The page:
We are all aware of the dangers of electric shock, but few realize how little current and how small voltages can cause a fatal shock. Current as low as 30mA can be fatal. Since a standard toaster uses about 12500mA, you can see that the threat of electric shock is ever present. However, using the right tools and safety procedures can greatly reduce this risk.
When working with electrical panels, a “lock out-tag out” procedure is an easy way to quickly reduce hazards and should always be enforced. If possible, de-energize circuits prior to working on or near them. Unfortunately, when working with control panels in a manufacturing facility that is in production, this is not always an option. In this case, wearing the correct protective gear appropriate for the panel rating is very important.
The Importance of Protective Gear
Wearing flame resistant clothing, removing watches and other jewelry, wearing insulated gloves, safety glasses or a face shield, and using insulated tools are all great protective ware. So, how much and what kinds of protective gear should be worn for each panel rating? The best way to answer this question is to research safety standards and stay up-to-date with the most recent standard releases found in NFPA 70E Article 130.
There are 5 hazard risk categories that require different protective gear (category 0 through category 4). According to NFPA 70E Article 130, a category 0 task will require you to wear long sleeves and long pants of a non-melting material along with safety glasses and hearing protection. Operating a circuit breaker with covers on it would fall into category 0.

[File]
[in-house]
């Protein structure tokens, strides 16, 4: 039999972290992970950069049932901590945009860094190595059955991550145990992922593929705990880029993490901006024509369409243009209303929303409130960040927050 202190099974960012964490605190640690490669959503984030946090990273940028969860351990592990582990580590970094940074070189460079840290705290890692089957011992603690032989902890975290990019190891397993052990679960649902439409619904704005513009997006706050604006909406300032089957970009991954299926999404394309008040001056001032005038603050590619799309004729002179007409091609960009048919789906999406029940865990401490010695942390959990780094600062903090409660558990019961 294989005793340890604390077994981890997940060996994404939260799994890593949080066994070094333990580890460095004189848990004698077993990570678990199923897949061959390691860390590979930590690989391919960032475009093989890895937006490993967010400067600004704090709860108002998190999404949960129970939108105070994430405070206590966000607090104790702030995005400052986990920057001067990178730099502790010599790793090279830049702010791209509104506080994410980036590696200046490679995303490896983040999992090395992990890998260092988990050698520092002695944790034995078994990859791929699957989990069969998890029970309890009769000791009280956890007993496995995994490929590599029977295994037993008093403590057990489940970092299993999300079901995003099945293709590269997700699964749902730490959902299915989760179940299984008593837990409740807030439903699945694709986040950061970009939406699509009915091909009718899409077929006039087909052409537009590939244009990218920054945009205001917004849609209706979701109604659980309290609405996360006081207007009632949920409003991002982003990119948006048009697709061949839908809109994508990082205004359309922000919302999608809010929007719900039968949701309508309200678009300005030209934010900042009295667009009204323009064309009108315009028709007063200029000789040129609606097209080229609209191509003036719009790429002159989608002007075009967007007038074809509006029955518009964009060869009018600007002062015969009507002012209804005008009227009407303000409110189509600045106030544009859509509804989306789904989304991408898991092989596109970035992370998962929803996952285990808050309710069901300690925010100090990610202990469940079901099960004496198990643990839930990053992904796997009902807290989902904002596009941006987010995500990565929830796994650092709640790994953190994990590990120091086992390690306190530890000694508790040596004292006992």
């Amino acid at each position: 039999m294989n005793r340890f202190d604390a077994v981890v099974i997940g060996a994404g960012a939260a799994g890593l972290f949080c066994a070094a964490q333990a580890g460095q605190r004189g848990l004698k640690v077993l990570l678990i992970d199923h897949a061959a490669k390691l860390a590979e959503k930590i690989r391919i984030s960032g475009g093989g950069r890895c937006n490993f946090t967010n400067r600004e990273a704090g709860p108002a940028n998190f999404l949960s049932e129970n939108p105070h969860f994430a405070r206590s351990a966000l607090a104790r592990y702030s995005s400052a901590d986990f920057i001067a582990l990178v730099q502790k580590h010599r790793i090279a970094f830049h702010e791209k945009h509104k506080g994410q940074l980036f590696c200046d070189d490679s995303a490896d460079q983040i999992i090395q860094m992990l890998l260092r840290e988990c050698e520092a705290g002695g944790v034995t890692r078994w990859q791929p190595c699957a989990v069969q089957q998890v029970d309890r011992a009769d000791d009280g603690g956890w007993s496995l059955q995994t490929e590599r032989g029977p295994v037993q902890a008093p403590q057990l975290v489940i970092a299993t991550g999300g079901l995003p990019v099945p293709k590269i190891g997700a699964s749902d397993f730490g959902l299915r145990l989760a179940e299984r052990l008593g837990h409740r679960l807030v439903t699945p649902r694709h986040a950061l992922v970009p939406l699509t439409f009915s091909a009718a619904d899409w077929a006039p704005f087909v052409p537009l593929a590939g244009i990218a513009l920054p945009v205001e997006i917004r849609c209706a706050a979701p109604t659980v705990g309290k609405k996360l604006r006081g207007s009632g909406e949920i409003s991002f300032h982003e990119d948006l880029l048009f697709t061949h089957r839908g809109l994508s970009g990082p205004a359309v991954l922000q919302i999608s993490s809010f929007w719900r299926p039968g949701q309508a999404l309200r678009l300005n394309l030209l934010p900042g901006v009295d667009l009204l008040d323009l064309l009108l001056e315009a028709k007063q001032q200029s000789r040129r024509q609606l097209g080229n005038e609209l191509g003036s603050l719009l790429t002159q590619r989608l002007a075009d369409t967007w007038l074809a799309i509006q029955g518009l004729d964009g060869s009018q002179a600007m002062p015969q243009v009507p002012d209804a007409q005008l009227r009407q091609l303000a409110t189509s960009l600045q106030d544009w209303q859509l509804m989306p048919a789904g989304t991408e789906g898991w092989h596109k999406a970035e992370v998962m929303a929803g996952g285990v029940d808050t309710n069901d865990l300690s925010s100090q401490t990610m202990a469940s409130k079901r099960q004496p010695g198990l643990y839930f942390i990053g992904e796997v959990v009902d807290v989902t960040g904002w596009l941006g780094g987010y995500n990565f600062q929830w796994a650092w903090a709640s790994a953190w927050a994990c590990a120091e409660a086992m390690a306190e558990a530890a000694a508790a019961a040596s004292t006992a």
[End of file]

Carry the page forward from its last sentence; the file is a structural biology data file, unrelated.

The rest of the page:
Category 1 will require Arc-rated clothing of at least level 4 along with hard hat, safety glasses, hearing protection, insulated leather gloves, leather work shoes and an arc rated face shield. Voltage testing of live circuits under 240 V will fall under a category 1 task. It would also require the use of insulated hand tools. For information about protective gear for other categories, use Article 130 referred to above.
Working with Live Circuits
Always make sure to visually inspect all tools before using them on a live circuit. Also make sure the meter is correctly rated for the circuit you are testing. Connect the ground lead first then the hot lead. When finished, remove the hot lead first then remove the ground lead. It is also a good idea to hang or rest the meter in a secure location and avoid holding it in your hand in case of a meter fault.
Communication and Coordination
Communicating and coordinating with the people in your work environment to make the area as safe as possible is essential. Making people aware of the work you are doing in that area. Putting together a plan and discussing it with others on-site is a good way to ensure that everyone is cognizant of what is happening. You have to think about everyone that could come in contact with the work being performed. Use orange cones and caution tape to guide people away from hazardous work zones.
Safety is one of the most important issues of working with electricity on any site. A little planning and attention to safety during implementation is all it takes to make a safe work environment.